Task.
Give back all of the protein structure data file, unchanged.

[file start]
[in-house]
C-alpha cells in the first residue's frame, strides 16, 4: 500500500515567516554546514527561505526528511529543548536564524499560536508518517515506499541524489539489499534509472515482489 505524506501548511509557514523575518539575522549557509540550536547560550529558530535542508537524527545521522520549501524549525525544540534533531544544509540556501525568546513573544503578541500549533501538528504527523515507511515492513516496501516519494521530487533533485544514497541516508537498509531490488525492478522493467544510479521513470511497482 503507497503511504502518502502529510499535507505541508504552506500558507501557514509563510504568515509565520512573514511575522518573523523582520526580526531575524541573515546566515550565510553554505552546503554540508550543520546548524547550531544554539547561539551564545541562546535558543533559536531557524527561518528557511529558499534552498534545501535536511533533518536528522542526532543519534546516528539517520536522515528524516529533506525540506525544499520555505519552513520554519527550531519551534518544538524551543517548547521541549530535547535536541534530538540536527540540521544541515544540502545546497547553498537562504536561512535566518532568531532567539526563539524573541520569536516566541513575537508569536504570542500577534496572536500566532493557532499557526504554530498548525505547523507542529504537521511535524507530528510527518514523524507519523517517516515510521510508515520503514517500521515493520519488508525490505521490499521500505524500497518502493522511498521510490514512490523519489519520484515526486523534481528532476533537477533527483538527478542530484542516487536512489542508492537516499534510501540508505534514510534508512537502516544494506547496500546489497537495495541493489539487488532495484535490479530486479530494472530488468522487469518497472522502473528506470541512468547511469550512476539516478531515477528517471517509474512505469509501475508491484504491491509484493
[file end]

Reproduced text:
[in-house]
C-alpha cells in the first residue's frame, strides 16, 4: 500500500515567516554546514527561505526528511529543548536564524499560536508518517515506499541524489539489499534509472515482489 505524506501548511509557514523575518539575522549557509540550536547560550529558530535542508537524527545521522520549501524549525525544540534533531544544509540556501525568546513573544503578541500549533501538528504527523515507511515492513516496501516519494521530487533533485544514497541516508537498509531490488525492478522493467544510479521513470511497482 503507497503511504502518502502529510499535507505541508504552506500558507501557514509563510504568515509565520512573514511575522518573523523582520526580526531575524541573515546566515550565510553554505552546503554540508550543520546548524547550531544554539547561539551564545541562546535558543533559536531557524527561518528557511529558499534552498534545501535536511533533518536528522542526532543519534546516528539517520536522515528524516529533506525540506525544499520555505519552513520554519527550531519551534518544538524551543517548547521541549530535547535536541534530538540536527540540521544541515544540502545546497547553498537562504536561512535566518532568531532567539526563539524573541520569536516566541513575537508569536504570542500577534496572536500566532493557532499557526504554530498548525505547523507542529504537521511535524507530528510527518514523524507519523517517516515510521510508515520503514517500521515493520519488508525490505521490499521500505524500497518502493522511498521510490514512490523519489519520484515526486523534481528532476533537477533527483538527478542530484542516487536512489542508492537516499534510501540508505534514510534508512537502516544494506547496500546489497537495495541493489539487488532495484535490479530486479530494472530488468522487469518497472522502473528506470541512468547511469550512476539516478531515477528517471517509474512505469509501475508491484504491491509484493